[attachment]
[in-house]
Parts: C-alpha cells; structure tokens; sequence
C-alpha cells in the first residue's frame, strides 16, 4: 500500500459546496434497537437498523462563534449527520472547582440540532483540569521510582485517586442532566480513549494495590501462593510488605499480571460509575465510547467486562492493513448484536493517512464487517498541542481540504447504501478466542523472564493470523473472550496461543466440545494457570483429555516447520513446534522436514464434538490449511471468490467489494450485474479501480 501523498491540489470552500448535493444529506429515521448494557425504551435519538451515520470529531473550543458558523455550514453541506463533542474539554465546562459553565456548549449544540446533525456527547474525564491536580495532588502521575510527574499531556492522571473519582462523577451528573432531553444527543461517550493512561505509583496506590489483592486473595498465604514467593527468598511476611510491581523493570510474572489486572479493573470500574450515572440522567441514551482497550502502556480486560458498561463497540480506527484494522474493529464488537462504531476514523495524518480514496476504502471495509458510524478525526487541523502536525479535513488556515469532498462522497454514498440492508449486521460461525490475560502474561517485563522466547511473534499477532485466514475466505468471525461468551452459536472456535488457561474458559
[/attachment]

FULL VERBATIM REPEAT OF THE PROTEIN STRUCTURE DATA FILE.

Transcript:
[in-house]
Parts: C-alpha cells; structure tokens; sequence
C-alpha cells in the first residue's frame, strides 16, 4: 500500500459546496434497537437498523462563534449527520472547582440540532483540569521510582485517586442532566480513549494495590501462593510488605499480571460509575465510547467486562492493513448484536493517512464487517498541542481540504447504501478466542523472564493470523473472550496461543466440545494457570483429555516447520513446534522436514464434538490449511471468490467489494450485474479501480 501523498491540489470552500448535493444529506429515521448494557425504551435519538451515520470529531473550543458558523455550514453541506463533542474539554465546562459553565456548549449544540446533525456527547474525564491536580495532588502521575510527574499531556492522571473519582462523577451528573432531553444527543461517550493512561505509583496506590489483592486473595498465604514467593527468598511476611510491581523493570510474572489486572479493573470500574450515572440522567441514551482497550502502556480486560458498561463497540480506527484494522474493529464488537462504531476514523495524518480514496476504502471495509458510524478525526487541523502536525479535513488556515469532498462522497454514498440492508449486521460461525490475560502474561517485563522466547511473534499477532485466514475466505468471525461468551452459536472456535488457561474458559